October 1, 2013
Rewriting The Climate History Of The Arctic Ocean
April Flowers for redOrbit.com - Your Universe Online
Traces of large ice sheets from the Pleistocene on a seamount off the north-eastern coast of Russia have been discovered by a team of geologists and geophysicists from the Alfred Wegener Institute (AWI) Helmholtz Centre for Polar and Marine Research.
For the first time, these traces confirm that within the last 800,000 years in the course of ice ages, ice sheets more than approximately a mile thick also formed in the Arctic Ocean. The findings, published in Nature Geoscience, suggest that the climate history for this part of the Arctic needs to be rewritten.
AWI scientists, including geologist Dr. Frank Niessen, had previously discovered the first signs of conspicuous scour marks and sediment deposits on the ocean floor during a Polarstern expedition in 2008. These traces were found north of Wrangle Island, Russia. They were unable to gather extensive proof until this last year during an Arctic expedition aboard the South Korean research vessel Araon. "After we had analyzed the bathymetric and seismic data from our first voyage, we knew exactly where we needed to search and survey the ocean floor with the swath sonar of the Araon on the second expedition," said Niessen.
The research team used the data collected to create a topographic map of the Arlis Plateau - a seamount on which deep, parallel-running furrows can be discerned on the upper plateau and the sides - and over an area of 1500 square miles and to an ocean depth of nearly 4000 feet. "We knew of such scour marks from places like the Antarctic and Greenland. They arise when large ice sheets become grounded on the ocean floor and then scrape over the ground like a plane with dozens of blades as they flow. The remarkable feature of our new map is that it indicates very accurately right off that there were four or more generations of ice masses, which in the past 800,000 years moved from the East Siberian Sea in a north-easterly direction far into the deep Artic Ocean," says Niessen.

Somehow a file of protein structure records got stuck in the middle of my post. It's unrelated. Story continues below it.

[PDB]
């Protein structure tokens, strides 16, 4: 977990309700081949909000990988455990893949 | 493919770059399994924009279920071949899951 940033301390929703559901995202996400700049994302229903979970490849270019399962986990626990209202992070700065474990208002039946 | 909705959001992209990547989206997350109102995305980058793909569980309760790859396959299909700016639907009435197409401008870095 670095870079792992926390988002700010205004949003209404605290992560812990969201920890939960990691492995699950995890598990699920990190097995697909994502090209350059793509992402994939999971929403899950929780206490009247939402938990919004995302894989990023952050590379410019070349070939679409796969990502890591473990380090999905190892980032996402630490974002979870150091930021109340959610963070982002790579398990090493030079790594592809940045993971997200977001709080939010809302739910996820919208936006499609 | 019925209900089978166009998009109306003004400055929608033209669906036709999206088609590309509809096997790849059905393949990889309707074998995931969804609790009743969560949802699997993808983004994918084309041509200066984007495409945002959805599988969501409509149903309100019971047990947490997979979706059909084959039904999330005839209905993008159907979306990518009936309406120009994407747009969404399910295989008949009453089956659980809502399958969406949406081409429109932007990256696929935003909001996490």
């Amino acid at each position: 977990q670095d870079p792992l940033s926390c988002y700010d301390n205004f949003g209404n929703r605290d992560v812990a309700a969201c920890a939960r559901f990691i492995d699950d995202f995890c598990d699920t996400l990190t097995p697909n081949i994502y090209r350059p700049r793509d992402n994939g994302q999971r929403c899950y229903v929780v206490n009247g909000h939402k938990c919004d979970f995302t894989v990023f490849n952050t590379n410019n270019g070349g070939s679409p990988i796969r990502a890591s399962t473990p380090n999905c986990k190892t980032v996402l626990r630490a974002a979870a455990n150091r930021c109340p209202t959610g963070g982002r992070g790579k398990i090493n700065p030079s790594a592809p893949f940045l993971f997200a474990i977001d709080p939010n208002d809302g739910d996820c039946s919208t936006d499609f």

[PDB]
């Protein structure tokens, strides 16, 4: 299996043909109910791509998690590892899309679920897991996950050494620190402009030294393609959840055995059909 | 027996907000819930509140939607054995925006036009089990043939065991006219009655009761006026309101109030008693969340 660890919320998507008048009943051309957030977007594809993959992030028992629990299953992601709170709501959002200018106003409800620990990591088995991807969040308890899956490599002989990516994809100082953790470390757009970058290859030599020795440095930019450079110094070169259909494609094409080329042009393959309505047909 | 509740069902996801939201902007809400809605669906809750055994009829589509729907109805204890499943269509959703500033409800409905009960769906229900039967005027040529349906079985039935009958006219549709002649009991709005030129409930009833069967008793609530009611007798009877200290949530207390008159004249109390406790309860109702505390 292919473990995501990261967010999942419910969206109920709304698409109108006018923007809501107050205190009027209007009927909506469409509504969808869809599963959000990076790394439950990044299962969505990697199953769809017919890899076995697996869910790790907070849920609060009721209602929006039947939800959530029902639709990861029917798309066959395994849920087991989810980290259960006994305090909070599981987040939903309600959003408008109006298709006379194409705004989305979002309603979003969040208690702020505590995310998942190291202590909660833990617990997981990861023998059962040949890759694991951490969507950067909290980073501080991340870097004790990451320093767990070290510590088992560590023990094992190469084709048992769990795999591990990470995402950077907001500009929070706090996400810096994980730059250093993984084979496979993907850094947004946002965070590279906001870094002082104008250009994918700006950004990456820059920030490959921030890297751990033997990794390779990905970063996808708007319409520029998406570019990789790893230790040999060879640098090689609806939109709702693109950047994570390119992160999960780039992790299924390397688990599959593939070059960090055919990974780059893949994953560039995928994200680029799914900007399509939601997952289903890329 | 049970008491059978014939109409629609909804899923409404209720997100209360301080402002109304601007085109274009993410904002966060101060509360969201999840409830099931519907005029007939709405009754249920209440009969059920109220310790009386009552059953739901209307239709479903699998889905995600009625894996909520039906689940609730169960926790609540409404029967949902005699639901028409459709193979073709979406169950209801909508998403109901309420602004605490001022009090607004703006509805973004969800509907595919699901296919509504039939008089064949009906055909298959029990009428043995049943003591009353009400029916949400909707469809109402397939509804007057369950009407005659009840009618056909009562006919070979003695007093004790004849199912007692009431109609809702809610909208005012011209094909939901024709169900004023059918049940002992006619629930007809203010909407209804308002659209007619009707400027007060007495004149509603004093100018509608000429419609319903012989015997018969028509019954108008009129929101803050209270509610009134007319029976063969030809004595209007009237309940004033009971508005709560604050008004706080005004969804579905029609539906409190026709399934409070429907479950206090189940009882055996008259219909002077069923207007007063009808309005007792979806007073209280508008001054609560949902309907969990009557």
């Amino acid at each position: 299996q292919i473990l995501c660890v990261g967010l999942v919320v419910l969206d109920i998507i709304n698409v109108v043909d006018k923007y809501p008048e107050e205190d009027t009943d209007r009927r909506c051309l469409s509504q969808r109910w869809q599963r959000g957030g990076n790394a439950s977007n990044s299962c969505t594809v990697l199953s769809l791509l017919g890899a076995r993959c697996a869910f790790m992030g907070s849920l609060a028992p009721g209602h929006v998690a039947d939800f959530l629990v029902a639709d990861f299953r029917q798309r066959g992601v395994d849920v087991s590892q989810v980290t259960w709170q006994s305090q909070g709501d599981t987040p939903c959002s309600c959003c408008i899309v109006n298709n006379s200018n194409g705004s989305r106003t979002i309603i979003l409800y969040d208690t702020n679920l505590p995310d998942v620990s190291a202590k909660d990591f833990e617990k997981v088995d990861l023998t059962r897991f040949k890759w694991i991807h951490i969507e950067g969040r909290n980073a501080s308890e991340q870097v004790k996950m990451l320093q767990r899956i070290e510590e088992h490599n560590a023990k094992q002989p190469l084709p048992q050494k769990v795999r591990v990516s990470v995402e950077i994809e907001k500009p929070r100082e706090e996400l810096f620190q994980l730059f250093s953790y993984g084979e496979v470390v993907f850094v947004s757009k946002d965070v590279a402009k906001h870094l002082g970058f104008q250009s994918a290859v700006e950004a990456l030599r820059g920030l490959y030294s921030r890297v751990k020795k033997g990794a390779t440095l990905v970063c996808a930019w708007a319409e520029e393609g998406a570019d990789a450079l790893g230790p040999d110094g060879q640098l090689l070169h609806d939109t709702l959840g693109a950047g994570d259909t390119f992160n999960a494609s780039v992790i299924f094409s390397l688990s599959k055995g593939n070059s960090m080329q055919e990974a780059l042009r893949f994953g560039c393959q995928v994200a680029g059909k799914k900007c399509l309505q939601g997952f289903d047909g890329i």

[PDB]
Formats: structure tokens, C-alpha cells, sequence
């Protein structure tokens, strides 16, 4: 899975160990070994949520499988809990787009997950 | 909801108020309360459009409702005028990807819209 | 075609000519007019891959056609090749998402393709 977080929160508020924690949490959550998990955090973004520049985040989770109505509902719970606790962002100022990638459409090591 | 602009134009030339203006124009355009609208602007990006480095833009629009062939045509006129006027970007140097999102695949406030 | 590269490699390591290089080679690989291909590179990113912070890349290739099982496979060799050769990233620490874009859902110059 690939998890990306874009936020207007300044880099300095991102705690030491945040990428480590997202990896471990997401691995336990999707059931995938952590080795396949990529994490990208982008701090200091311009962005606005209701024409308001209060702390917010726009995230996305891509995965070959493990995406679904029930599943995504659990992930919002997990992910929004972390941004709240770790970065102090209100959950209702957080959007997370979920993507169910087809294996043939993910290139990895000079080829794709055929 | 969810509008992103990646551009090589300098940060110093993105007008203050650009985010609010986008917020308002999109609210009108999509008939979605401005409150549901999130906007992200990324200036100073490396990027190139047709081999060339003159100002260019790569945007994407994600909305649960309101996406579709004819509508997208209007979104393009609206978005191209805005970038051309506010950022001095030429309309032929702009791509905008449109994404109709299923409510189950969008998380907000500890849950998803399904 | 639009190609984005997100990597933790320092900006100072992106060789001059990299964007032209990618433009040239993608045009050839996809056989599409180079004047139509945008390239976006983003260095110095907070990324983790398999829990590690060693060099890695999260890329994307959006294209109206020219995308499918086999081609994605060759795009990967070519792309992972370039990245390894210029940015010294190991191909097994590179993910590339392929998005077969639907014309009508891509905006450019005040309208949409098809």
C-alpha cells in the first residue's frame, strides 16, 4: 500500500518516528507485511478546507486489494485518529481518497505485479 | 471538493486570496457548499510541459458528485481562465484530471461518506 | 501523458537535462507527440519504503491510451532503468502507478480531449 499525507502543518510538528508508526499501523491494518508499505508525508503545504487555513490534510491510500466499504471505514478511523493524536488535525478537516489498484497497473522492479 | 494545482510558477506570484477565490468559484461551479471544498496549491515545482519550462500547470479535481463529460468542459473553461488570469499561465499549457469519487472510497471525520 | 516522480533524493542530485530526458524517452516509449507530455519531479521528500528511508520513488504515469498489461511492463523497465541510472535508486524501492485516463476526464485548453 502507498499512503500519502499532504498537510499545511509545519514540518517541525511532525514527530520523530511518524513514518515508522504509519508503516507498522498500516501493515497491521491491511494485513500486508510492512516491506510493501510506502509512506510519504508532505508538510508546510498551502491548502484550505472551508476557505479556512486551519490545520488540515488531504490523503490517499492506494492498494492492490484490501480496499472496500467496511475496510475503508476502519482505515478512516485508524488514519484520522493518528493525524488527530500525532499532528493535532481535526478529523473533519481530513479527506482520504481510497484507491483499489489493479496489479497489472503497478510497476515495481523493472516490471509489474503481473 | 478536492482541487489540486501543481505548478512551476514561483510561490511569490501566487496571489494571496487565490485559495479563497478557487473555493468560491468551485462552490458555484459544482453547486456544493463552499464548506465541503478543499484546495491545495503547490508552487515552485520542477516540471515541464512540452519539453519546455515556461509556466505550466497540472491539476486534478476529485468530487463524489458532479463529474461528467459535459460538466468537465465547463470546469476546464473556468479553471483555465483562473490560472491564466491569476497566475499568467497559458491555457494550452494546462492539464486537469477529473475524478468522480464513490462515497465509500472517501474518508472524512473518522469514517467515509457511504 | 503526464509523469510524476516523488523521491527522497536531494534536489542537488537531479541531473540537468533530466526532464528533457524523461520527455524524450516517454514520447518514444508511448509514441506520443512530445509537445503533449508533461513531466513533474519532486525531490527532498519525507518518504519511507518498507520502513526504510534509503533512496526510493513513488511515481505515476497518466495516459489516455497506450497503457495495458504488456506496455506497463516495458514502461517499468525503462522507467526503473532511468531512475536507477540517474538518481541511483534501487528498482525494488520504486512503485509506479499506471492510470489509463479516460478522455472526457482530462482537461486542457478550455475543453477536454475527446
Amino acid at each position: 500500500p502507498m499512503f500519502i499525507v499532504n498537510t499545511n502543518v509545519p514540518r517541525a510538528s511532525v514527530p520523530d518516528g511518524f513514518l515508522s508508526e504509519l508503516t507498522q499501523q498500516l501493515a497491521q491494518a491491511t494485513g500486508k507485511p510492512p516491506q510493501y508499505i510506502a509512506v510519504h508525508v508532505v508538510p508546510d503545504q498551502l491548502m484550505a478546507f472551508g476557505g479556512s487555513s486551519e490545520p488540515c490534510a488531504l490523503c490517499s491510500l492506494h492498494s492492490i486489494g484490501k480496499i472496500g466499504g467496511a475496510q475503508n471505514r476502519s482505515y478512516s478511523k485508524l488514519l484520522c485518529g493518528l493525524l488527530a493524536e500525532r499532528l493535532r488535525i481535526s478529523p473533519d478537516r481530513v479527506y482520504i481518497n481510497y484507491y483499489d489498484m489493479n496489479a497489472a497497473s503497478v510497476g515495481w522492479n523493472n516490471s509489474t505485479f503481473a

Traditional textbook beliefs about the history of Arctic glaciation are overturned by the new findings. “Previously, many scientists were convinced that mega-glaciations always took place on the continents – a fact that has also been proven for Greenland, North America, and Scandinavia. However, it was assumed that the continental shelf region of North-eastern Siberia became exposed in these ice ages and turned into a vast polar desert in which there was not enough snow to enable a thick ice shield to form over the years. Our work now shows that the opposite was true. With the exception of the last ice age 21,000 years ago, ice sheets formed repeatedly in the shallow areas of the Arctic Ocean. These sheets were at least 1200 meters thick and presumably covered an area as large as Scandinavia," Niessen said.
The team is still unable to say for sure under what climate conditions these ice sheets form, nor exactly when they left their marks on the bottom of the Arctic Ocean. "We theorize that the East Siberian ice sheets arose during various ice ages when the average global temperature was around five to eight degrees Celsius cooler than what it is today. But evidently this relatively minor temperature difference was often sufficient to allow initially thin ocean ice to grow into an immense ice cap. An example that shows just how sensitively the Arctic reacts to changes in the global climate system," says the geologist.
The research team wants to continue their studies by collecting soil samples from deeper layers of the ocean floor with a sediment core drill and thus learn more details about the prehistoric ice sheets. "Our long-term goal is to reconstruct the exact chronology of the glaciations so that with the aid of the known temperature and ice data, the ice sheets can be modeled. On the basis of the models, we then hope to learn what climate conditions prevailed in Eastern Siberia during the ice ages and how, for example, the moisture distribution in the region evolved during the ice ages," said Niessen. The hope is that this information will help predict possible changes in the Arctic as a consequence of climate change more accurately.
Niessen and his team are predicting a variety of surprising discoveries in the Arctic Ocean in the future. "As the Arctic Ocean sea-ice cover continues to shrink, more formerly unexplored ocean area becomes accessible. Today less than ten percent of the Arctic Ocean floor has been surveyed as thoroughly as the Arlis Plateau," says the AWI geologist. Without the collaboration of the AWI research team and the South Korean Polar Research Institute KOPRI researchers, this study would not have succeeded. "We complemented each other perfectly in this research. Our South Korean colleagues had the expedition and ship time, we knew the coordinates of the area in which we now found the evidence of the mega-glaciations," says Frank Niessen.
Image 2 (below): Map of the Arctic, including the location of the ancient ice sheet. Map: Frank Niessen/IBCAO, Jakobsson et al. Geophysical Research Letters, doi: 10.1029/2012GL052219.